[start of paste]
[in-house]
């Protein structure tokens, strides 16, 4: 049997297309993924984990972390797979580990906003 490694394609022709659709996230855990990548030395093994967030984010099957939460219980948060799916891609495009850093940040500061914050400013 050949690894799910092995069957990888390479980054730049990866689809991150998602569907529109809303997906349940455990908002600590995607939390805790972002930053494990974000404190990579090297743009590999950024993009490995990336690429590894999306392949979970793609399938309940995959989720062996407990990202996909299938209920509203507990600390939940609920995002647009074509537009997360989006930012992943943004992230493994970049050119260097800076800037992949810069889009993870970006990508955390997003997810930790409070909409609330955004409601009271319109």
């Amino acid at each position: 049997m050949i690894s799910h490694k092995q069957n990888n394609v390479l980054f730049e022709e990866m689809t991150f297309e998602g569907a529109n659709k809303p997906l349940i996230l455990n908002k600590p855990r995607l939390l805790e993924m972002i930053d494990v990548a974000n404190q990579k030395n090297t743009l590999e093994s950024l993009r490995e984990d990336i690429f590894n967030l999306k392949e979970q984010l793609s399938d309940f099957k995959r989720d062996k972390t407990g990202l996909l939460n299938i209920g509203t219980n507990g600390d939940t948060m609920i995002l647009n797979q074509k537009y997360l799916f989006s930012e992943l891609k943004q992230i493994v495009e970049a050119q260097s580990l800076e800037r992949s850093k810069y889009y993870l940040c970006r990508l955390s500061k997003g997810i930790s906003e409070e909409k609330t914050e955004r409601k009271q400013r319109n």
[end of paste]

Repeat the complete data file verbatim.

[in-house]
């Protein structure tokens, strides 16, 4: 049997297309993924984990972390797979580990906003 490694394609022709659709996230855990990548030395093994967030984010099957939460219980948060799916891609495009850093940040500061914050400013 050949690894799910092995069957990888390479980054730049990866689809991150998602569907529109809303997906349940455990908002600590995607939390805790972002930053494990974000404190990579090297743009590999950024993009490995990336690429590894999306392949979970793609399938309940995959989720062996407990990202996909299938209920509203507990600390939940609920995002647009074509537009997360989006930012992943943004992230493994970049050119260097800076800037992949810069889009993870970006990508955390997003997810930790409070909409609330955004409601009271319109």
């Amino acid at each position: 049997m050949i690894s799910h490694k092995q069957n990888n394609v390479l980054f730049e022709e990866m689809t991150f297309e998602g569907a529109n659709k809303p997906l349940i996230l455990n908002k600590p855990r995607l939390l805790e993924m972002i930053d494990v990548a974000n404190q990579k030395n090297t743009l590999e093994s950024l993009r490995e984990d990336i690429f590894n967030l999306k392949e979970q984010l793609s399938d309940f099957k995959r989720d062996k972390t407990g990202l996909l939460n299938i209920g509203t219980n507990g600390d939940t948060m609920i995002l647009n797979q074509k537009y997360l799916f989006s930012e992943l891609k943004q992230i493994v495009e970049a050119q260097s580990l800076e800037r992949s850093k810069y889009y993870l940040c970006r990508l955390s500061k997003g997810i930790s906003e409070e909409k609330t914050e955004r409601k009271q400013r319109n």